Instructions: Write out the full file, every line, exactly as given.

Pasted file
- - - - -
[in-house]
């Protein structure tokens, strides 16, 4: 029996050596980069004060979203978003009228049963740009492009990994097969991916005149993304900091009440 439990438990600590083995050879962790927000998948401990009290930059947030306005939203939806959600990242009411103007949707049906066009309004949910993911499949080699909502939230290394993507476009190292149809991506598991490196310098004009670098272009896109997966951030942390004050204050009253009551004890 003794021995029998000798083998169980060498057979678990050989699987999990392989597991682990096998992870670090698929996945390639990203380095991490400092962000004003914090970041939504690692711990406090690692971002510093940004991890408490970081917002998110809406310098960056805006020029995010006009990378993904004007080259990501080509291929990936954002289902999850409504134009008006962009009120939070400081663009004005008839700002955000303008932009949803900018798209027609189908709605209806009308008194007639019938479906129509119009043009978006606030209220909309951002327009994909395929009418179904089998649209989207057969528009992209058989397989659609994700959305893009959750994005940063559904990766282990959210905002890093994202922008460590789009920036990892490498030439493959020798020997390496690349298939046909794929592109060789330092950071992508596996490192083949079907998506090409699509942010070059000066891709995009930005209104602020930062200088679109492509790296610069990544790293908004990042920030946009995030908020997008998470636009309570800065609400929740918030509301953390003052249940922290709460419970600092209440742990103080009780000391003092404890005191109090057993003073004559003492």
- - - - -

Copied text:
[in-house]
């Protein structure tokens, strides 16, 4: 029996050596980069004060979203978003009228049963740009492009990994097969991916005149993304900091009440 439990438990600590083995050879962790927000998948401990009290930059947030306005939203939806959600990242009411103007949707049906066009309004949910993911499949080699909502939230290394993507476009190292149809991506598991490196310098004009670098272009896109997966951030942390004050204050009253009551004890 003794021995029998000798083998169980060498057979678990050989699987999990392989597991682990096998992870670090698929996945390639990203380095991490400092962000004003914090970041939504690692711990406090690692971002510093940004991890408490970081917002998110809406310098960056805006020029995010006009990378993904004007080259990501080509291929990936954002289902999850409504134009008006962009009120939070400081663009004005008839700002955000303008932009949803900018798209027609189908709605209806009308008194007639019938479906129509119009043009978006606030209220909309951002327009994909395929009418179904089998649209989207057969528009992209058989397989659609994700959305893009959750994005940063559904990766282990959210905002890093994202922008460590789009920036990892490498030439493959020798020997390496690349298939046909794929592109060789330092950071992508596996490192083949079907998506090409699509942010070059000066891709995009930005209104602020930062200088679109492509790296610069990544790293908004990042920030946009995030908020997008998470636009309570800065609400929740918030509301953390003052249940922290709460419970600092209440742990103080009780000391003092404890005191109090057993003073004559003492």